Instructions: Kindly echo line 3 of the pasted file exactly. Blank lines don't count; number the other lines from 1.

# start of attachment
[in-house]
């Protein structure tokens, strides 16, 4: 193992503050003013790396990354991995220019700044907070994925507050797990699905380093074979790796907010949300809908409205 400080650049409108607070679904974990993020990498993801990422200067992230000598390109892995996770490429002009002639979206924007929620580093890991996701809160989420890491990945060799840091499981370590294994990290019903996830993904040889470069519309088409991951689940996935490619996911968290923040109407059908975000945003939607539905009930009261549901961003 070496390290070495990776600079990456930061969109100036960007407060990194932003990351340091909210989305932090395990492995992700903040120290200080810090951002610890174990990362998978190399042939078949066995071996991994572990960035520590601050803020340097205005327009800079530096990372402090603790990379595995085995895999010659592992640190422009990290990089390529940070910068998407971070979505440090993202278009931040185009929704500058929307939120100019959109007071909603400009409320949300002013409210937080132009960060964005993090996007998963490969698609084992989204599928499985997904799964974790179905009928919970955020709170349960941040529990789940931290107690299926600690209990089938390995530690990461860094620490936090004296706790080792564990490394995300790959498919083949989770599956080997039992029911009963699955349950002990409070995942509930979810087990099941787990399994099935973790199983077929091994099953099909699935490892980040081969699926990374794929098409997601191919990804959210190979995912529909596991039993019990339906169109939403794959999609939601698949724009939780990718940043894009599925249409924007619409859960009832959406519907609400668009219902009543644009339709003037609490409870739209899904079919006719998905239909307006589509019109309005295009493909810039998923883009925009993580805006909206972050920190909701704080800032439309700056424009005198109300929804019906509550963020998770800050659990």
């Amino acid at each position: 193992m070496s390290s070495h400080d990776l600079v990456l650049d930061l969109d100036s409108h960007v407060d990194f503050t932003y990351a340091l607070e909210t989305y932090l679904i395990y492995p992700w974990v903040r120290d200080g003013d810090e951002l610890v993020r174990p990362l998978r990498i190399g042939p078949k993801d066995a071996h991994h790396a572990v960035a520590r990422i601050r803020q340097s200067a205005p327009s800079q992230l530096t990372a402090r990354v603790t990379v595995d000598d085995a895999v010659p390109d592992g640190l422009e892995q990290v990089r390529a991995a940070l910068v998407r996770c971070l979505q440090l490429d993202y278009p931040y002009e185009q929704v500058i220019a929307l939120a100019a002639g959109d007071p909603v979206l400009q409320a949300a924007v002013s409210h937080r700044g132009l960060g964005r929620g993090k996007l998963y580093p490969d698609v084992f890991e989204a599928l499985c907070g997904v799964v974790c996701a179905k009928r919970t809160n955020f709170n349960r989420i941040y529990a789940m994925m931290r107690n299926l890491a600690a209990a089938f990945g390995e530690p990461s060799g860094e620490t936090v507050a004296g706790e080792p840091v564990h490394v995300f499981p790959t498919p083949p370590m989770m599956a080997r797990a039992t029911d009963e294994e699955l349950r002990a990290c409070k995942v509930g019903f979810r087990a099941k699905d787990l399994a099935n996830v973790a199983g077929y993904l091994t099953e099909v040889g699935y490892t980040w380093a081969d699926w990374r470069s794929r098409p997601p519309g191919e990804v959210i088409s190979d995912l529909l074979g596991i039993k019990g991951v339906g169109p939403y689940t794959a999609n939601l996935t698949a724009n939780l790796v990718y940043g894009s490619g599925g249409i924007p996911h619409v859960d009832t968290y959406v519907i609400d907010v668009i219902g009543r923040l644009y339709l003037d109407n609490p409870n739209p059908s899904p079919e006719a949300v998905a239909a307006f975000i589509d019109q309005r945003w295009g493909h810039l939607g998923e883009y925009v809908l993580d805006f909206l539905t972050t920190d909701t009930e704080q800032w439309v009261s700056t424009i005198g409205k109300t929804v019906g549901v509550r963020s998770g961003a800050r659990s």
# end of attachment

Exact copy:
């Amino acid at each position: 193992m070496s390290s070495h400080d990776l600079v990456l650049d930061l969109d100036s409108h960007v407060d990194f503050t932003y990351a340091l607070e909210t989305y932090l679904i395990y492995p992700w974990v903040r120290d200080g003013d810090e951002l610890v993020r174990p990362l998978r990498i190399g042939p078949k993801d066995a071996h991994h790396a572990v960035a520590r990422i601050r803020q340097s200067a205005p327009s800079q992230l530096t990372a402090r990354v603790t990379v595995d000598d085995a895999v010659p390109d592992g640190l422009e892995q990290v990089r390529a991995a940070l910068v998407r996770c971070l979505q440090l490429d993202y278009p931040y002009e185009q929704v500058i220019a929307l939120a100019a002639g959109d007071p909603v979206l400009q409320a949300a924007v002013s409210h937080r700044g132009l960060g964005r929620g993090k996007l998963y580093p490969d698609v084992f890991e989204a599928l499985c907070g997904v799964v974790c996701a179905k009928r919970t809160n955020f709170n349960r989420i941040y529990a789940m994925m931290r107690n299926l890491a600690a209990a089938f990945g390995e530690p990461s060799g860094e620490t936090v507050a004296g706790e080792p840091v564990h490394v995300f499981p790959t498919p083949p370590m989770m599956a080997r797990a039992t029911d009963e294994e699955l349950r002990a990290c409070k995942v509930g019903f979810r087990a099941k699905d787990l399994a099935n996830v973790a199983g077929y993904l091994t099953e099909v040889g699935y490892t980040w380093a081969d699926w990374r470069s794929r098409p997601p519309g191919e990804v959210i088409s190979d995912l529909l074979g596991i039993k019990g991951v339906g169109p939403y689940t794959a999609n939601l996935t698949a724009n939780l790796v990718y940043g894009s490619g599925g249409i924007p996911h619409v859960d009832t968290y959406v519907i609400d907010v668009i219902g009543r923040l644009y339709l003037d109407n609490p409870n739209p059908s899904p079919e006719a949300v998905a239909a307006f975000i589509d019109q309005r945003w295009g493909h810039l939607g998923e883009y925009v809908l993580d805006f909206l539905t972050t920190d909701t009930e704080q800032w439309v009261s700056t424009i005198g409205k109300t929804v019906g549901v509550r963020s998770g961003a800050r659990s």